With most of the Democratic delegation absent, the Republicans proceeded to override the Governor’s veto. Quorum requires over 50 percent of members present. Three-fifths of members present can override a veto. With quorum established (70 members were present) – most of them Republicans, Speaker Moore moved an override vote. The vote passed 55-15. While this IS according to the letter of the law, it certainly violates the spirit and intent of the law! Of course, the NC-GOP specialize in doing exactly that. Again, the citizens of North Carolina deserve better.
This of course led to the famous ”I WILL NOT YIELD MR. SPEAKER” line from Rep. Deb Butler (D-New Hanover) – and it also sent the matter to the NC Senate. Now, the Senate rules are different. In the Senate votes require 24 hours advance notice. A dirty trick such as was executed by Speaker Moore was not possible. With 21 Senators out of 50, we had enough to block an override – so long as our Senators remained #21Strong.
Sen. Majority Leader Phil Berger kept putting the vote on the agenda…and then not calling the vote when he saw that 21 Democrats were in the room.
He even refused to call a vote when all 50 Senators were present, which Sen. Jeff Jackson was quick to point out. The fair vote, said Jackson, is the one with all Members present. Jackson went on to say that they wanted an unfair vote…one in which Democrats were absent. Sen. Tillman (R-Randolph/Guilford) confirmed this when he responded to Sen. Jackson, saying they would vote when the time was right….and added that he hoped Sen. Jackson would be absent.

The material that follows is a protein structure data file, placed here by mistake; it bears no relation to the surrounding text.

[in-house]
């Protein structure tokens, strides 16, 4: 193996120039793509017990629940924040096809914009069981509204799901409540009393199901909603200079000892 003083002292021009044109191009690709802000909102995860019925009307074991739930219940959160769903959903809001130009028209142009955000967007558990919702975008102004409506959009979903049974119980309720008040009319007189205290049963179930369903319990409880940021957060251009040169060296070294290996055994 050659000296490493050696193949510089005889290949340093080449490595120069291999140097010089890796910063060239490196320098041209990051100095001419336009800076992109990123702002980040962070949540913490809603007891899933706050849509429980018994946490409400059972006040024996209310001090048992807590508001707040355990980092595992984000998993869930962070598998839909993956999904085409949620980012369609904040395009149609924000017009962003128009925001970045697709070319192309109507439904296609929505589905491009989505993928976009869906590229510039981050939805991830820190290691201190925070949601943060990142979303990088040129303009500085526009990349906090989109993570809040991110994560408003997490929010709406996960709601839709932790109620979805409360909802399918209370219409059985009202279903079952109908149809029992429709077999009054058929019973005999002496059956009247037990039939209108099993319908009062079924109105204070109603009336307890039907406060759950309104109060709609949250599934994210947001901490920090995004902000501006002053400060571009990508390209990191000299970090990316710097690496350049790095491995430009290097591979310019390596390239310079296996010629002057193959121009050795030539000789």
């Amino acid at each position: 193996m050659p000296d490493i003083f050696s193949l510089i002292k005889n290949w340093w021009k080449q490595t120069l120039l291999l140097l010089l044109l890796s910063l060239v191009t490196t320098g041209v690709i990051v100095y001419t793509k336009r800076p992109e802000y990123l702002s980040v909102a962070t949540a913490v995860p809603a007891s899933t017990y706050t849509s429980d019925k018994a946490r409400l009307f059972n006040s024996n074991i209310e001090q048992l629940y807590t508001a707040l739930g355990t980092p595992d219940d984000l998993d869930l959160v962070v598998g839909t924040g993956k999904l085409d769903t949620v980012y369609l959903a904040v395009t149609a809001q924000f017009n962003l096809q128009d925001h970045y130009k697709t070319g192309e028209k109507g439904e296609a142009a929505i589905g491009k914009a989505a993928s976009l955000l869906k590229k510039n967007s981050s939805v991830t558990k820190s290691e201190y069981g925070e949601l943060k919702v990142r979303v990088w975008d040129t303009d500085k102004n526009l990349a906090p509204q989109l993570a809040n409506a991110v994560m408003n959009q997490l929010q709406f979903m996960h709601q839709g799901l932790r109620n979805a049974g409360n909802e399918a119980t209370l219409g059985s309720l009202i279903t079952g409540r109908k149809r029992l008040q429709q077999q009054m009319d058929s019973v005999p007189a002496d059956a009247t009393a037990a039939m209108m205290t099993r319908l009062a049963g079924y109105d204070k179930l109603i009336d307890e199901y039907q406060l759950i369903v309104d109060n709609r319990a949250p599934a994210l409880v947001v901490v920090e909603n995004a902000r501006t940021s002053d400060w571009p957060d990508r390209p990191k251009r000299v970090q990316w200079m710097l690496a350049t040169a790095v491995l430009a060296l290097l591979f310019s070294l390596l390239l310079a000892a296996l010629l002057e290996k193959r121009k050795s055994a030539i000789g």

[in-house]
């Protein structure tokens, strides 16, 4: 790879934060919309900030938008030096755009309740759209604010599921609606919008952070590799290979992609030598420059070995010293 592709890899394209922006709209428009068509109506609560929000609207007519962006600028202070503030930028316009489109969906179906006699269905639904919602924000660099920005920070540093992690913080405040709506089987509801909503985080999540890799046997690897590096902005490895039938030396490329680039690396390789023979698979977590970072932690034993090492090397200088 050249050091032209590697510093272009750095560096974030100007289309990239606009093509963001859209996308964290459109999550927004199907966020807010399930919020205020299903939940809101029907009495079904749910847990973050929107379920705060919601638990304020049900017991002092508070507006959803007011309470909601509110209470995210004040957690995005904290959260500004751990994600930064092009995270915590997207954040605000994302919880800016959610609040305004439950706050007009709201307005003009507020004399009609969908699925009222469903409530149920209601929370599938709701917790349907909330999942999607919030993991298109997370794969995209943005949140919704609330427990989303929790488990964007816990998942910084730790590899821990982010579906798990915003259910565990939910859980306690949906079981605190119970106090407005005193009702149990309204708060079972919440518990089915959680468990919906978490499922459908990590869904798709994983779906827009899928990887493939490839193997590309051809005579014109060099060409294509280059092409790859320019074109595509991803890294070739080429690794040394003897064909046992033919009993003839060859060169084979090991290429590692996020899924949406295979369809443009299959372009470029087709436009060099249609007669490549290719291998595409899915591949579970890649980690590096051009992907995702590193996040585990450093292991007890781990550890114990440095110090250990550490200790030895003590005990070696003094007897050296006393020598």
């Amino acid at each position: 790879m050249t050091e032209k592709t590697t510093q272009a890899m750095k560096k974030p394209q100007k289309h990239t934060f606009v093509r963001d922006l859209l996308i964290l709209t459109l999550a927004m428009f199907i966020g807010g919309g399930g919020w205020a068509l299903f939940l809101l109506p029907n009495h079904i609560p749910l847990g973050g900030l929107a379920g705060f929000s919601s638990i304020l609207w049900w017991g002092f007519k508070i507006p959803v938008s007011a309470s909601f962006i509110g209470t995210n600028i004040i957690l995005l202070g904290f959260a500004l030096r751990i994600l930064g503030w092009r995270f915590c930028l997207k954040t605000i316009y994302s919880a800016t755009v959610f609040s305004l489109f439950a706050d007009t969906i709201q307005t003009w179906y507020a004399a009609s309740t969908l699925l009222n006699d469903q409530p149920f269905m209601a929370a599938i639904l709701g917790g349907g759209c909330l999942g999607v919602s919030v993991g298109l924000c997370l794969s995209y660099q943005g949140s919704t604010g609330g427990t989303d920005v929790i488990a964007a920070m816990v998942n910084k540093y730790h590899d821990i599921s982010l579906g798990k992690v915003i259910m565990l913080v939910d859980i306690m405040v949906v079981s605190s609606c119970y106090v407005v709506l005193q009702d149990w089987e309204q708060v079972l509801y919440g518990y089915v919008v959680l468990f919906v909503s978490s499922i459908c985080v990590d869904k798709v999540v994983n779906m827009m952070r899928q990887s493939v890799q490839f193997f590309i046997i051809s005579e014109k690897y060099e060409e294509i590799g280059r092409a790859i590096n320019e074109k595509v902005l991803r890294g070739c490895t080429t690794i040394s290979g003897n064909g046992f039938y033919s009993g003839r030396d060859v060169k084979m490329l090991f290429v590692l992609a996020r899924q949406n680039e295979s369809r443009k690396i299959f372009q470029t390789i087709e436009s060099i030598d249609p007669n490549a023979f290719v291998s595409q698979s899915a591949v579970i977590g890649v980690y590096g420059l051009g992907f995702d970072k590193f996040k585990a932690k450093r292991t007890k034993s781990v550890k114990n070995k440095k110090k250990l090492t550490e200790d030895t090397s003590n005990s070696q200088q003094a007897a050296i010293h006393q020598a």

Now, when you will only vote when you know you will get the outcome you want…why bother voting at all? That is certainly not democracy. It’s worth noting that Sen. Tillman is a former Social Studies teacher! This is one way in which the NC-GOP demonstrates a complete and total contempt for democracy. It is not the first or only such demonstration, but certainly the most obvious and egregious.
The “long session” ended without a budget. The Senate called a Special Session to address the budget. Once again, 21 Democrats showed up. They did not call the vote. No business was conducted. The State wasted a lot of money for the GOP to attempt another dirty trick. The citizens of North Carolina deserve better.
As we enter the “short session” the budget will again be front and center.
The impasse is now in its eighth month. Additionally, many other items of importance, will not be dealt with. These items are normally addressed in the short session. Now the budget will be front and center instead.
Enough is enough. I ran my campaign on, among other things, placing a Constitutional Amendment on the ballot to prevent this from ever occurring again. Our Governor obtained veto power by way of a Constitutional Amendment. I believe the citizens should have the say in this matter as well.
The way this would work is to pass a Resolution through the House and Senate to place the question on the ballot in November. This, of course, does nothing directly to address the current impasse. It would however, prevent such impasses in the future, by forcing the majority Party, whichever Party that may be to come to the table to negotiate in good faith. It would also put pressure on the NC-GOP to come to the table now and negotiate in good faith on this budget.
As it stands now, the Legislative Branch has no time limit on overriding Gubernatorial vetoes.
This makes the long impasse possible (remember that the Governor has ten days to veto legislation.) The NC Constitution clearly calls for three co-equal branches of government. When one branch can hijack the entire process, as the Legislative Branch, controlled by the GOP has done…that is no longer a co-equal branch of government.
It is time to restore that Constitutionally-required balance. And in terms of North Carolina being a democracy, it is time we lived up to our own State Motto “Esse Quam Videri” – which is Latin for “To be, rather than to seem.” Right now, we are not a democracy…nor do we even seem like one!